Without condoning respondent's actions in this matter, we do not believe that they prove him unfit to be entrusted with the duties and responsibilities belonging to the office of an attorney ; nor do we believe that the protection of the public and those charged with the administration of justice require, in the peculiar circumstances of this case, that he be suspended or disbarred from the practice of law in this state.

Notwithstanding the respondent's previous good conduct, as well as his age and excellent reputation as a member of the Rhode Island Bar, it is nonetheless our judgment that, because of the high standard of conduct demanded of members of the bar, some form of disciplinary action must be imposed. After careful consideration of all the factors involved, it is our opinion that the ends of justice will be adequately served by ordering that the respondent be censured publicly for the conduct which resulted in his conviction.

It is so ordered.

BEVILACQUA, C. J., and PAOLINO and DORIS, J J., concur.

JOSLIN, Justice (concurring).

My Brother Kelleher dissenting says that he would have voted for disbarment rather than suspension were it not for respondent's advanced age. That same reason prompts my conclusion that the administration of justice will not be hindered if we censure, instead of suspend or disbar, this 75-year-old attorney who, save for this one instance, has for almost half a century comported himself properly and in keeping with the ethics of his profession.

KELLEHER, Justice (dissenting).

The respondent stands convicted of criminal activity which not only smacks of moral turpitude but more importantly seeks to subvert the judicial process. Within recent memory an attorney who had failed to file his federal income tax return, when he appeared before us on a show cause order as to why he should not be disciplined, pointed out to us that failure to file a tax return was not considered as a crime involving moral turpitude. While we agreed that the attorney's point was well taken, we, nevertheless, suspended him from the practice of law.[1] Other attorneys who have been incarcerated for their failure to file tax returns and whose reputations before their involvement with the Internal Revenue Service rated just as high as the respondent's have been suspended from the practice of law for a period that extended beyond the time of their incarceration. Up to today the public could expect that any member of the Rhode Island Bar who might be convicted of a crime which demonstrated a lack of professional conduct would be barred by this court from practicing law for whatever period of time seemed proper under the circumstances of the case.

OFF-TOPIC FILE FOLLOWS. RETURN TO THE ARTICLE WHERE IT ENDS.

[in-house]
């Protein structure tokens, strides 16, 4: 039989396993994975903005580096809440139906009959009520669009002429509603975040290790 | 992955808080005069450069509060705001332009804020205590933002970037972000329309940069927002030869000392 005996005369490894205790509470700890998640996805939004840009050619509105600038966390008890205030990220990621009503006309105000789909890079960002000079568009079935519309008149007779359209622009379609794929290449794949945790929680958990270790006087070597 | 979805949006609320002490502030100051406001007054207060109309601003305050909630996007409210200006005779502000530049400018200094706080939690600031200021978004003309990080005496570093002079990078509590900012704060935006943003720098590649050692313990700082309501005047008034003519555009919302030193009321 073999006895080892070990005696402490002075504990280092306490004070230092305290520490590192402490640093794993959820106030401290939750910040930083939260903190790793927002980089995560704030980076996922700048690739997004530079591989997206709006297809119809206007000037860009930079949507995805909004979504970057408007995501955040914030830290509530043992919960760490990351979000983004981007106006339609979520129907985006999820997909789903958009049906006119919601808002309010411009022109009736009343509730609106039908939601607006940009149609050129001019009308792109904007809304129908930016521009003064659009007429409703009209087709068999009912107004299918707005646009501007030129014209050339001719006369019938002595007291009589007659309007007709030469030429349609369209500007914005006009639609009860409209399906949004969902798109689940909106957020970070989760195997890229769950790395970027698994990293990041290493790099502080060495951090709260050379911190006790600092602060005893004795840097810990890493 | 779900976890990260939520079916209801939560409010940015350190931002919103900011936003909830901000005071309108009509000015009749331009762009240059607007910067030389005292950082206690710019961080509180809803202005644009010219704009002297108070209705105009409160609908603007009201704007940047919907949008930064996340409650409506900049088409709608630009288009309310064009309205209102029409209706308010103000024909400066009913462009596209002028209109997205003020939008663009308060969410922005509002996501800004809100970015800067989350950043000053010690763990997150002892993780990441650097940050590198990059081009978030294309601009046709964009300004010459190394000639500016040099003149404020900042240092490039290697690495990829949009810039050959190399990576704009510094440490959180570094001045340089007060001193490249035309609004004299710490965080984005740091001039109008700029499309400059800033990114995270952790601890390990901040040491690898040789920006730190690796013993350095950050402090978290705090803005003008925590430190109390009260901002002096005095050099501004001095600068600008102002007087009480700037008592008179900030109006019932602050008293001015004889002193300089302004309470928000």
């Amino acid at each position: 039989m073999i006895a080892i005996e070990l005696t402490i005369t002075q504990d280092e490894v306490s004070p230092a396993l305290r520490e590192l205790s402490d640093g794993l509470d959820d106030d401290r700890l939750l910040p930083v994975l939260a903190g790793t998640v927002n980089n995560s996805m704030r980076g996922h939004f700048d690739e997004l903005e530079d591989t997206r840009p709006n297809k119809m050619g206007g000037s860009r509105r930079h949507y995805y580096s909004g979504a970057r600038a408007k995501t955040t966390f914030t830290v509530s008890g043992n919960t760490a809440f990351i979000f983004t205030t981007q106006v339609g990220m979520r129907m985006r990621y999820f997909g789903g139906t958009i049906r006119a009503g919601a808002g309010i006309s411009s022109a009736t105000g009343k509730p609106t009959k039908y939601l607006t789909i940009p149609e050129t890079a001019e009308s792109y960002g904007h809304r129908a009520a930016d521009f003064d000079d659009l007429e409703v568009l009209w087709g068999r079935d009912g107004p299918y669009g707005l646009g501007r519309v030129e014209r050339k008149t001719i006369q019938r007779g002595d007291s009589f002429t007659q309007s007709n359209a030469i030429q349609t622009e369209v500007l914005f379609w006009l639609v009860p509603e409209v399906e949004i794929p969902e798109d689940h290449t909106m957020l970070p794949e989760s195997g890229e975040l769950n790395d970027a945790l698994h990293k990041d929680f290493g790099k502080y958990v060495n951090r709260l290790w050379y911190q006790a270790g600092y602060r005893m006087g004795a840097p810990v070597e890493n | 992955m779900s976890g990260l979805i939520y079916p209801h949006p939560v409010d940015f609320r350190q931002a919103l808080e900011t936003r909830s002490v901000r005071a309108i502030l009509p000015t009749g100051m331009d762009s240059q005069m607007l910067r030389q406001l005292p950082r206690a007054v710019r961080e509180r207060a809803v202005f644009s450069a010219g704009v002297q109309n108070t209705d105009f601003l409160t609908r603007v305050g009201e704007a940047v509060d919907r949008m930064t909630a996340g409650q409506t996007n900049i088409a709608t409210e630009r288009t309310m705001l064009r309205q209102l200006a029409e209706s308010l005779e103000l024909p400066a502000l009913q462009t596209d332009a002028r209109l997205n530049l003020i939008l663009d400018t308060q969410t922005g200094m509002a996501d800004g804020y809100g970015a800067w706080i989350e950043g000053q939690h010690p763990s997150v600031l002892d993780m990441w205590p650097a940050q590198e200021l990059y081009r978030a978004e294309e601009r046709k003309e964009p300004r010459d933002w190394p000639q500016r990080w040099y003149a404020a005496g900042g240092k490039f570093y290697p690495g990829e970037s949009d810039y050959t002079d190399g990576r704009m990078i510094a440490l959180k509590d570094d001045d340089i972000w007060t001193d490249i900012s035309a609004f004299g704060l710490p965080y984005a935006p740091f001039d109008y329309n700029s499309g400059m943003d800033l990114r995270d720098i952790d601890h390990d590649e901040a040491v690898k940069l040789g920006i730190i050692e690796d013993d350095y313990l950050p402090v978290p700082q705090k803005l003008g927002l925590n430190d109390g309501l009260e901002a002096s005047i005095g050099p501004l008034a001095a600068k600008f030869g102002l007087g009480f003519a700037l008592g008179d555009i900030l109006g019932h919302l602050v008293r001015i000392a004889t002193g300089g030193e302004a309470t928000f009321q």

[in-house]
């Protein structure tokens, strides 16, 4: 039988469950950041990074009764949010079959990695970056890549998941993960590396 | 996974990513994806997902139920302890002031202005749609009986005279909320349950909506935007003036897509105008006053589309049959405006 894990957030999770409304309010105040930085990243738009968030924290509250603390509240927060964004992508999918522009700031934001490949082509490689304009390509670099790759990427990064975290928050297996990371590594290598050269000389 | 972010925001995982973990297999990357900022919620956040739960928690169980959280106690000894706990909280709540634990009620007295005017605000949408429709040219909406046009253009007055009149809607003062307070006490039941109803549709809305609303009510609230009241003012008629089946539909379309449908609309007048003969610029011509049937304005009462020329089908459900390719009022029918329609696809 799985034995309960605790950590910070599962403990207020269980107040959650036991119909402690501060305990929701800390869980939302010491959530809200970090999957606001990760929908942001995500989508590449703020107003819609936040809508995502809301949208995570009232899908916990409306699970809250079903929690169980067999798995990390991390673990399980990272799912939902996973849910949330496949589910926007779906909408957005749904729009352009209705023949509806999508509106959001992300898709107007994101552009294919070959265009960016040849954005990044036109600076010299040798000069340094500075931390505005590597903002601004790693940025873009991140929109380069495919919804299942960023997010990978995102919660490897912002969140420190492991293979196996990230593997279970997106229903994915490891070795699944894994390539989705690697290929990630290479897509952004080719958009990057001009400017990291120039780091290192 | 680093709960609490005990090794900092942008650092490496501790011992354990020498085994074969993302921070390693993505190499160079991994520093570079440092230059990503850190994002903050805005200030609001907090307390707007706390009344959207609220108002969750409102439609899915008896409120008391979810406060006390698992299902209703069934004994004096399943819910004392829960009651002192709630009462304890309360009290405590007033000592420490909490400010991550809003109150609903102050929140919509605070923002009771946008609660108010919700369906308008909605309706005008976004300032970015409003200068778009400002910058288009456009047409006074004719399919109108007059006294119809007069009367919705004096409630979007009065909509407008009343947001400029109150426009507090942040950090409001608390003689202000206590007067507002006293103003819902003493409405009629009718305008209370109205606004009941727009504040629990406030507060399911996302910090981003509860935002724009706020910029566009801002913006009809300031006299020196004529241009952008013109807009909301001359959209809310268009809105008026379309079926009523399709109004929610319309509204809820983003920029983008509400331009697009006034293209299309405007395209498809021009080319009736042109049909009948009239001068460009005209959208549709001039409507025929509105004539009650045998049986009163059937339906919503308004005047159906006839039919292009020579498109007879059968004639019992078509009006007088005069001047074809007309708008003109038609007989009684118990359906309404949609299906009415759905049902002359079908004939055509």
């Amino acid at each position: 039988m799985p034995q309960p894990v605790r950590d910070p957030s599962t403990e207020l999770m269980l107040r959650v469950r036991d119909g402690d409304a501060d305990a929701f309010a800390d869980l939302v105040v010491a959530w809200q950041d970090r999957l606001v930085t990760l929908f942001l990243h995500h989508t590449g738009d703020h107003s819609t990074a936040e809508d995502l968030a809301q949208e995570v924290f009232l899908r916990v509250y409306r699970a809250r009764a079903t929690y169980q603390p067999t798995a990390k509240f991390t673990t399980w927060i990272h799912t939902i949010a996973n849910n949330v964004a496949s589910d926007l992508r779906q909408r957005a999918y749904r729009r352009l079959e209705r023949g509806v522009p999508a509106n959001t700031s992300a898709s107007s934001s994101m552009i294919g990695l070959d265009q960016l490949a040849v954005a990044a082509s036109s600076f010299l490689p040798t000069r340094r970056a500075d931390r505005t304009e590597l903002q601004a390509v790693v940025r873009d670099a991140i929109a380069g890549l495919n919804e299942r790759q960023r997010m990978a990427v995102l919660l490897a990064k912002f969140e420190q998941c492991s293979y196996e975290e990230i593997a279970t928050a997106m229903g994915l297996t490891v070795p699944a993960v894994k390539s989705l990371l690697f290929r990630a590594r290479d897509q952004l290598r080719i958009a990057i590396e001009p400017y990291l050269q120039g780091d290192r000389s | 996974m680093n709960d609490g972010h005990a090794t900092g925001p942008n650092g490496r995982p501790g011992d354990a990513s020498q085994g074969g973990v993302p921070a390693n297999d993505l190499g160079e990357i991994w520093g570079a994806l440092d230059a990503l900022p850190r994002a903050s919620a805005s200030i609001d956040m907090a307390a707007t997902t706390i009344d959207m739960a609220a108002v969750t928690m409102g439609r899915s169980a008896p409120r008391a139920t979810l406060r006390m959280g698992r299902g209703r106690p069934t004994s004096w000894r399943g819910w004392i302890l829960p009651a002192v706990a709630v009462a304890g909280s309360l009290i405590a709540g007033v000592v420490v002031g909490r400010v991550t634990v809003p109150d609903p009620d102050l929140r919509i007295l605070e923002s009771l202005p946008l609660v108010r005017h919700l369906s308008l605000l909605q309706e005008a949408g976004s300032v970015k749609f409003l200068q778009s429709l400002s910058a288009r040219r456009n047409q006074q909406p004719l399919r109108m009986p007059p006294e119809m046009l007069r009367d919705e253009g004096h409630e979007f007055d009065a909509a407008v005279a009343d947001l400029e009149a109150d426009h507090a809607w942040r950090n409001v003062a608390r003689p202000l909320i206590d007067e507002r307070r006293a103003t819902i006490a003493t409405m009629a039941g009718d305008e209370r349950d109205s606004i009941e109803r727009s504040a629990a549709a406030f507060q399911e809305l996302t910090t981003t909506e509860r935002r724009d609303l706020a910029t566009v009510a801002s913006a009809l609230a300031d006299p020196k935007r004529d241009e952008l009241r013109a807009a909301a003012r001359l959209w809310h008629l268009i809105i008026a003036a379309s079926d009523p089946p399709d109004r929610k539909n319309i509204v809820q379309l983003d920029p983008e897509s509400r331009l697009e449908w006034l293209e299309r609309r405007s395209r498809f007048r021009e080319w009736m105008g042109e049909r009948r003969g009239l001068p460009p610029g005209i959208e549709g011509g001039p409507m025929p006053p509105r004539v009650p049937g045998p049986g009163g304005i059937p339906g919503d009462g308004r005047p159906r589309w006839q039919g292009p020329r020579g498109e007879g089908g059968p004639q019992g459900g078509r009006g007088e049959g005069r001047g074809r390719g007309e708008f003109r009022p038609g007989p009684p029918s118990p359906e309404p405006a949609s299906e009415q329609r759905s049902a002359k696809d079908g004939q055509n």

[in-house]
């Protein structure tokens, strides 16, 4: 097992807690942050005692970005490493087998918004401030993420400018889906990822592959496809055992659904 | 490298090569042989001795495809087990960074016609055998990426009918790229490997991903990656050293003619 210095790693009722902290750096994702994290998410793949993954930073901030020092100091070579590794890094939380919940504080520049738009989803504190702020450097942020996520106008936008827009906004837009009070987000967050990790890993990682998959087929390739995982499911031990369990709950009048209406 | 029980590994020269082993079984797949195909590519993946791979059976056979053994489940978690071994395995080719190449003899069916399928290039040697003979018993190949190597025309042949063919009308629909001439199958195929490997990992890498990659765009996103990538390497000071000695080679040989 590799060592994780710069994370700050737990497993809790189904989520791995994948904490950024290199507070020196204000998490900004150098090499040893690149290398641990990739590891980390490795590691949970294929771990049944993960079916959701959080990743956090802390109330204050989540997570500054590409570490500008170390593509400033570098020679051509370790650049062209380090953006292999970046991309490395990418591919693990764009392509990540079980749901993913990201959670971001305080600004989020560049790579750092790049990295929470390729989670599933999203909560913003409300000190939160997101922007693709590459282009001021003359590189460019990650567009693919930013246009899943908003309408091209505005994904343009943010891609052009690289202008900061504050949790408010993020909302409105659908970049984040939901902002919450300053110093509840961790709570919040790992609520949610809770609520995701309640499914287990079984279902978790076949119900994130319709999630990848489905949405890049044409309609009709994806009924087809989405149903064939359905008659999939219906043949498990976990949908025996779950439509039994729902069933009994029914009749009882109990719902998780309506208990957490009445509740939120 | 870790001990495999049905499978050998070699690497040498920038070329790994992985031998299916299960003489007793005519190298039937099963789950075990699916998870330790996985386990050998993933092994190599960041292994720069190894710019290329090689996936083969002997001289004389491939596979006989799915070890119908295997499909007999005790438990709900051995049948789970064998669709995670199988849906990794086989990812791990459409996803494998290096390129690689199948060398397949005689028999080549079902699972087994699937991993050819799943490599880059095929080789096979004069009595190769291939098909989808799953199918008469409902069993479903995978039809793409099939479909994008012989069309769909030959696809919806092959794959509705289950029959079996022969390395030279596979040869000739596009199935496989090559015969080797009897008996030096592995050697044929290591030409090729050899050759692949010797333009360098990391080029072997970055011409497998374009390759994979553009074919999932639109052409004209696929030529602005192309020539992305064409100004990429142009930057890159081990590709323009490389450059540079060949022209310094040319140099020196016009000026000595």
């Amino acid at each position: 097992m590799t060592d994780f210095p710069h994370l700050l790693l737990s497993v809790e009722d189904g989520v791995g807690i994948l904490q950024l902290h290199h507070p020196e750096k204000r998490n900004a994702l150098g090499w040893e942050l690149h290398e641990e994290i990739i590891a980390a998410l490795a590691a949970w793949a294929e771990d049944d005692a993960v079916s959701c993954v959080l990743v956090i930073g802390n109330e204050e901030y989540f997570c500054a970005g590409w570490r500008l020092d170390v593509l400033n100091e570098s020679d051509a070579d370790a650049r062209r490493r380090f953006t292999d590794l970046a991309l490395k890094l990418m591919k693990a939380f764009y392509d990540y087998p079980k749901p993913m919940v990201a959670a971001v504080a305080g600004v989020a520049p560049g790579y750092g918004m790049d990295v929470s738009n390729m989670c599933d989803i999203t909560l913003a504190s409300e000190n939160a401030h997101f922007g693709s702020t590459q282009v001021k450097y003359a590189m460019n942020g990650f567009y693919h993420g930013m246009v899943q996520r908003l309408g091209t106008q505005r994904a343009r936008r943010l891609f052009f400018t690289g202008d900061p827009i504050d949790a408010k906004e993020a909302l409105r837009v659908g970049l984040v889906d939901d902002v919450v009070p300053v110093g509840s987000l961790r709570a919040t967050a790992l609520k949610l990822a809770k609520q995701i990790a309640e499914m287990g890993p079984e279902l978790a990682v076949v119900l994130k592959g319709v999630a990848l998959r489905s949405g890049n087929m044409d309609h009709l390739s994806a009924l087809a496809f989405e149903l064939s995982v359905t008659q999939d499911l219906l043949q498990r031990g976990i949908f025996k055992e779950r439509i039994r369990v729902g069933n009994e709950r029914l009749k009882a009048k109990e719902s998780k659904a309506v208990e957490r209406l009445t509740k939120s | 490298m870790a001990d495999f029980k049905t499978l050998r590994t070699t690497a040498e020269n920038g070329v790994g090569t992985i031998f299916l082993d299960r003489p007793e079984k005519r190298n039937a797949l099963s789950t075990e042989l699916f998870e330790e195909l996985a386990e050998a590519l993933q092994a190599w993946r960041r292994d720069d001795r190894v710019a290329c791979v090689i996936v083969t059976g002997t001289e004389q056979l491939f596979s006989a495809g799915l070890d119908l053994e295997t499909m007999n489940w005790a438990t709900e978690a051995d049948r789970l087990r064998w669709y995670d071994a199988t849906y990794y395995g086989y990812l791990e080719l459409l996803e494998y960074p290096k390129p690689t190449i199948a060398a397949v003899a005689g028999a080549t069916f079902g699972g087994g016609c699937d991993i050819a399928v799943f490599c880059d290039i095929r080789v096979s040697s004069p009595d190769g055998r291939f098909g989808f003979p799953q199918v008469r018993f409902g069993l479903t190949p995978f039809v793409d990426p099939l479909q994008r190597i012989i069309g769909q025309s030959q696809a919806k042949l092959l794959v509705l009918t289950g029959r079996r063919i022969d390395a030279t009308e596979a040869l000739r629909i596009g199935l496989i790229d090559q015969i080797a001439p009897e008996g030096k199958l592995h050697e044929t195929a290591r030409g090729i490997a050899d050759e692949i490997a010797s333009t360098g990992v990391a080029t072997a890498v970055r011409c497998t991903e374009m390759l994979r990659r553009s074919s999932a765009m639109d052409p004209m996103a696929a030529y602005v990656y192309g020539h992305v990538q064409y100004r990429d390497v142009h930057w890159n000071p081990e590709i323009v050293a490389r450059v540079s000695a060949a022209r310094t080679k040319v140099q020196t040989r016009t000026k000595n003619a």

Public censure of the respondent is totally inconsistent with our past actions and completely at odds with the high degree of professional conduct and standard of excellence that the public quite properly expects this court to demand from those who hold its license to practice law in this jurisdiction. Consequently, I must dissent from *363 the order of censure. I would suspend the respondent from the practice of the law for a period of 3 years, and if it were not for his advanced age, I would have voted for disbarment.

NOTES

[1] Supreme Court Rule 42-12(g) reads as follows

"Upon being advised that an attorney has been convicted of a crime within this state, Counsel shall determine whether the clerk of the court where the conviction occurred has forwarded a certificate to this court in accordance with the provisions of (f) above. If the certificate has not been forwarded by the clerk, or if the conviction occurred in another jurisdiction, it shall be the responsibility of Counsel to obtain a certificate of the conviction and to transmit it to this court."

[2] Supreme Court Rule 42-12(a) reads as follows

"Upon the filing with this court of a certified copy of an order demonstrating that an attorney has been convicted of a crime which is punishable by imprisonment for more than one year in this or any other jurisdiction, this court may direct the respondent-attorney to show cause why he should not be suspended during the pendency of any appeal and until the final disposition of any disciplinary proceeding instituted against him based upon such conviction."

[3] Supreme Court Rule 43 reads as follows:

"An attorney admitted to practice in this state who is convicted in a court of record of a crime which is punishable by imprisonment for more than one year in this or any other jurisdiction, may, in lieu of or in advance of proceedings pursuant to Rule 42, be ordered to show cause why his admission to the bar should not be revoked or suspended."

[4] On June 15, 1976, respondent filed a waiver of the provisions of Rule 42-12(c).

[1] I see no necessity for citing the specific cases of attorneys who have been before us for failure to file their federal tax return, but they can be found in the Attorney and Client section of the Rhode Island Digest.